Financial Preparedness for Birth Among Rural Zambian Women: Do Antenatal Care Contacts Make a Difference?



Financial constraints are one of the biggest barriers for women of low-income countries to receive necessary reproductive health services. Educating women about the importance of saving money has been incorporated as a component of antenatal care (ANC) contacts, but little is known whether ANC contacts influence women’s saving.


A secondary analysis was conducted on data from a cross-sectional household survey study of 1109 women who recently gave birth in two rural districts of Zambia.


Receiving ANC contacts early and often and discussing saving money during ANC were associated with saving money for the mother’s birth, but not with saving enough money for the most recent birth.


Continued effort is needed to encourage women to attend ANC contacts earlier and more frequently. Additionally, the importance of saving money for birth should be discussed during ANC contacts. Future studies need to explore why women’s action in saving does not necessarily lead to saving enough for childbirth.

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This program was developed and implemented in collaboration with Merck for Mothers, Merck’s 10-year, a $500 million initiative to help create a world where no woman dies giving life. Merck for Mothers is known as MSD for Mothers outside the United States and Canada (MRK 1846-06500.COL). The development of this article was additionally supported in part by the Bill & Melinda Gates Foundation (OPP1130334) and The ELMA Foundation (ELMA-15-F0010) funders had no role in the study design, data collection and analysis, decision to publish, or preparation of the manuscript. The content is solely the responsibility of the authors and does not necessarily reflect positions or policies of Merck, the Bill & Melinda Gates Foundation, or The ELMA Foundation.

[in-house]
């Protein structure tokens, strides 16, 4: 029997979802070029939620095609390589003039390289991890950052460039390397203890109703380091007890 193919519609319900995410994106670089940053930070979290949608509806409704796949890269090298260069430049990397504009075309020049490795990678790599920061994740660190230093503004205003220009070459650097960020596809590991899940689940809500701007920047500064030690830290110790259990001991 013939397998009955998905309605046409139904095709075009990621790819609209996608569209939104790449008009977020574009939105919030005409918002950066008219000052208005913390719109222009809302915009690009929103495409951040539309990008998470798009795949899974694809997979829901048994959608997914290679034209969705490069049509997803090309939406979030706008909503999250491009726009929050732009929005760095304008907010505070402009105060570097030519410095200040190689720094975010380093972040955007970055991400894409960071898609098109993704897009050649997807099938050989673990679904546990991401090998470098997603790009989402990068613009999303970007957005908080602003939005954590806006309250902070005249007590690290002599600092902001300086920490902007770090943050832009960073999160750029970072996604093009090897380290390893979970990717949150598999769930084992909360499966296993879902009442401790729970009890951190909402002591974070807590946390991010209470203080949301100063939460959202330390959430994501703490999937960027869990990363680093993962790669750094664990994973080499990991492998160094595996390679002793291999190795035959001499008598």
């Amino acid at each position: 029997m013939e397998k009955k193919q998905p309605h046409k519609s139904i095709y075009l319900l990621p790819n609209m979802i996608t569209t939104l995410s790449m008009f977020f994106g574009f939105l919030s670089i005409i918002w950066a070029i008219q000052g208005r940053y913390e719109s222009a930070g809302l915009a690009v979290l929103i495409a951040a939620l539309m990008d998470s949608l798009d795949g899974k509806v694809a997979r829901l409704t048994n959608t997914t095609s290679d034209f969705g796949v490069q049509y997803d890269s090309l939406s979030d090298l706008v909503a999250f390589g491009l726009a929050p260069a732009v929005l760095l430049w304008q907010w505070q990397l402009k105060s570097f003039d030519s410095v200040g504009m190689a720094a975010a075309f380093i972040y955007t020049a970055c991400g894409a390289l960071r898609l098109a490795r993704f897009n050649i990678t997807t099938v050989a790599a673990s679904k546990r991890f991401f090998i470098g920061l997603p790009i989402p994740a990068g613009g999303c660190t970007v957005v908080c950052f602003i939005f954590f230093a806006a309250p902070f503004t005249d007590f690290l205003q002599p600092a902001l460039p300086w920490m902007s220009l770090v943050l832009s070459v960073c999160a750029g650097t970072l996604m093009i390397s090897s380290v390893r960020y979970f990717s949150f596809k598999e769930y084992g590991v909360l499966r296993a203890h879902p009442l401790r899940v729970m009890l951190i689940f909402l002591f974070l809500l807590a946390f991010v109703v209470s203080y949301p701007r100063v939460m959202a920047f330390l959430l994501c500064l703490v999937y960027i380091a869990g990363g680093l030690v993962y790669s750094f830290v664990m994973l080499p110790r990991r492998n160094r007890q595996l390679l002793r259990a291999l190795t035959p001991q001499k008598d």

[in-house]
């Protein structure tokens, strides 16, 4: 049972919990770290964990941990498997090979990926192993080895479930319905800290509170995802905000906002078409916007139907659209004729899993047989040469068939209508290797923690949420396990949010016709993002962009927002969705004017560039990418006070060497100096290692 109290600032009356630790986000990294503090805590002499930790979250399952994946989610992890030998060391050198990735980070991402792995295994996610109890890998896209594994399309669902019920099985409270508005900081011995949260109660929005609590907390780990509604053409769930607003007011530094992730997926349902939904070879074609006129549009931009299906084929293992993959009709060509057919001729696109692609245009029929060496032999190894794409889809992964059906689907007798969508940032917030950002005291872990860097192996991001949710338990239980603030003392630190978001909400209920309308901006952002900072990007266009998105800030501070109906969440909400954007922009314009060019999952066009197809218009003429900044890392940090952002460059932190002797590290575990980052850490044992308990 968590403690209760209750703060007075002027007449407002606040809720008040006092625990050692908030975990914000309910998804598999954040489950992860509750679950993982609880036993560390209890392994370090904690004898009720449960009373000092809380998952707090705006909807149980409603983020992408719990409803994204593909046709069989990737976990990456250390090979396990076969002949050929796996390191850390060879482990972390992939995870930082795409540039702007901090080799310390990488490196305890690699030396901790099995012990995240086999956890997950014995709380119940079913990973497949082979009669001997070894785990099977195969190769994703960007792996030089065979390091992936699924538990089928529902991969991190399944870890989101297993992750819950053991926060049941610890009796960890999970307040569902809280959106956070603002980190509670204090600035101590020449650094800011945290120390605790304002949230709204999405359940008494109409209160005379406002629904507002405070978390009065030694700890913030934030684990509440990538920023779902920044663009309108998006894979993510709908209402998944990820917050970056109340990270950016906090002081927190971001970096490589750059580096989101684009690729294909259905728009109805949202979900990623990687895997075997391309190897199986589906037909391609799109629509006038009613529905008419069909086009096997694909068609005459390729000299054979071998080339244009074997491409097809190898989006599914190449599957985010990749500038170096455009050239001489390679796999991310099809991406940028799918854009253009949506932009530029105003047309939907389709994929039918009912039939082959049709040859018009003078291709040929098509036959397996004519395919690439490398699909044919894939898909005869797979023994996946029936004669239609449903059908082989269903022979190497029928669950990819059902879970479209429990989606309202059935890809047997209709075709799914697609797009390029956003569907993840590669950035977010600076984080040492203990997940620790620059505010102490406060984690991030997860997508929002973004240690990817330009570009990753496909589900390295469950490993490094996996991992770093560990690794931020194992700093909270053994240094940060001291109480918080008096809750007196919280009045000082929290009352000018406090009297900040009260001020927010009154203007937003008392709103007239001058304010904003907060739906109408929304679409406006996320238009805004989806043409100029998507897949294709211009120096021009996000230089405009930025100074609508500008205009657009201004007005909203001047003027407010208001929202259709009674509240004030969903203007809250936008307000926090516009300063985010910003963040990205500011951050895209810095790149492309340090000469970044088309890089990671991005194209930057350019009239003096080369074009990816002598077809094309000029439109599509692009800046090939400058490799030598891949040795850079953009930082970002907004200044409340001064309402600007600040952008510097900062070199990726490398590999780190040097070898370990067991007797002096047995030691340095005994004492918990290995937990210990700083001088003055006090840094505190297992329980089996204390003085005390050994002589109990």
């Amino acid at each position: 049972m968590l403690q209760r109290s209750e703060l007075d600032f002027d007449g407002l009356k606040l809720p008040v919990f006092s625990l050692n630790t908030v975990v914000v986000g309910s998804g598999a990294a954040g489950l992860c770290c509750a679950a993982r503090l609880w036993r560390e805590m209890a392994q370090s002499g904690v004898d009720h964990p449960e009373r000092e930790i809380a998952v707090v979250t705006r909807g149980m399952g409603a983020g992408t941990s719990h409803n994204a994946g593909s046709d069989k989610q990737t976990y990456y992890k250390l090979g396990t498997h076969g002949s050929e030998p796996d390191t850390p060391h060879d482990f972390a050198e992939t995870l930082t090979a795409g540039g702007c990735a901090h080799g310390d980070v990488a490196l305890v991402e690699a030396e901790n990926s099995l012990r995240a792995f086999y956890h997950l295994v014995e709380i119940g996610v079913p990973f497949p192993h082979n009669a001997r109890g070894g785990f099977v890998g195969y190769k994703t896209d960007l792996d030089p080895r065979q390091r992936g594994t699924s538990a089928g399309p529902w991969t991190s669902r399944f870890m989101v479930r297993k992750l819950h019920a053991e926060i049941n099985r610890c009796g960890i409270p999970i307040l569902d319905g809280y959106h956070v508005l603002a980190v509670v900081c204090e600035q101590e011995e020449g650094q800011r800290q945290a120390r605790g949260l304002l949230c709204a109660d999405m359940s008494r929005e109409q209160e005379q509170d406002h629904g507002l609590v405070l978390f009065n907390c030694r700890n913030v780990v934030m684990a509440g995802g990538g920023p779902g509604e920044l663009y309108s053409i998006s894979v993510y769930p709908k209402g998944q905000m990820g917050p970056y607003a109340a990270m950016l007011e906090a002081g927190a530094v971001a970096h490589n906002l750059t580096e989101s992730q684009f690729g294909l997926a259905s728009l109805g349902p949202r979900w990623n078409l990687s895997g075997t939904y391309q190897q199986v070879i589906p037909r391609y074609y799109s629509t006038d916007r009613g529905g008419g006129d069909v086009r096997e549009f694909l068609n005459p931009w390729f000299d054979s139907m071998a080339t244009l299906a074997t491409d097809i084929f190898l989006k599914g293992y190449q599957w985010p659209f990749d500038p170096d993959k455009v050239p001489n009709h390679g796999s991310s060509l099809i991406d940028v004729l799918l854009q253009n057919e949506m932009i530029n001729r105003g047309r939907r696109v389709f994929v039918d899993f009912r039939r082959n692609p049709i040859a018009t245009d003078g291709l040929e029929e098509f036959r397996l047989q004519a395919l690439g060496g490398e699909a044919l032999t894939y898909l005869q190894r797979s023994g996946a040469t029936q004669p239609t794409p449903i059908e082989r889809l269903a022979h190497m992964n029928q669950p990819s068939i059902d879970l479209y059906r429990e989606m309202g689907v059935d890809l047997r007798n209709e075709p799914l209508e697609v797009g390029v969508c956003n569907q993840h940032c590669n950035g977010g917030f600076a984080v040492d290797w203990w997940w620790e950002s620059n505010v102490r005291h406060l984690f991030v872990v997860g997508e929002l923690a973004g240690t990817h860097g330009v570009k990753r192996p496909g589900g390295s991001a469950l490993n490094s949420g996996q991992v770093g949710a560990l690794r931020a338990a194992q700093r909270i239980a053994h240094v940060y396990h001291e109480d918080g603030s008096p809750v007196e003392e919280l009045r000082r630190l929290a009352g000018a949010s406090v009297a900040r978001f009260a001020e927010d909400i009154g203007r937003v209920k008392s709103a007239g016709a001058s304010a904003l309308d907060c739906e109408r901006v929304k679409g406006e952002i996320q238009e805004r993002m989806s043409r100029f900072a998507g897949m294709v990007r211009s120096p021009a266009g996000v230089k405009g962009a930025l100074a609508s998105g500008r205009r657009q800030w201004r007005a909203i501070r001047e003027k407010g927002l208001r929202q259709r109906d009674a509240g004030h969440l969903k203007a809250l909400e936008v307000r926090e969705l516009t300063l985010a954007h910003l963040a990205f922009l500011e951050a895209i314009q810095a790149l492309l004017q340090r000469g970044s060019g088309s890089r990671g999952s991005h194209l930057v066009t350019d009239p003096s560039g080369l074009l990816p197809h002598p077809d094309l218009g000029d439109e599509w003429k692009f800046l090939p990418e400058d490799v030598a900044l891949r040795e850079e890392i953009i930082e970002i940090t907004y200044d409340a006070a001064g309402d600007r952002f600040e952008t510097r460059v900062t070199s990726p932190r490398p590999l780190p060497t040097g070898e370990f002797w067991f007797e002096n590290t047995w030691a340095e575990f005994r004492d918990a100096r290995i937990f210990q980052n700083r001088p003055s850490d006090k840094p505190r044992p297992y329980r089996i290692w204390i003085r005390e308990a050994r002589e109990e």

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Correspondence to HaEun Lee.

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Lee, H., Veliz, P.T., Ray, E.T. et al. Financial Preparedness for Birth Among Rural Zambian Women: Do Antenatal Care Contacts Make a Difference?. Matern Child Health J 25, 22–26 (2021).

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  • Africa
  • Antenatal care
  • Financial barrier
  • Reproductive health
  • Saving for birth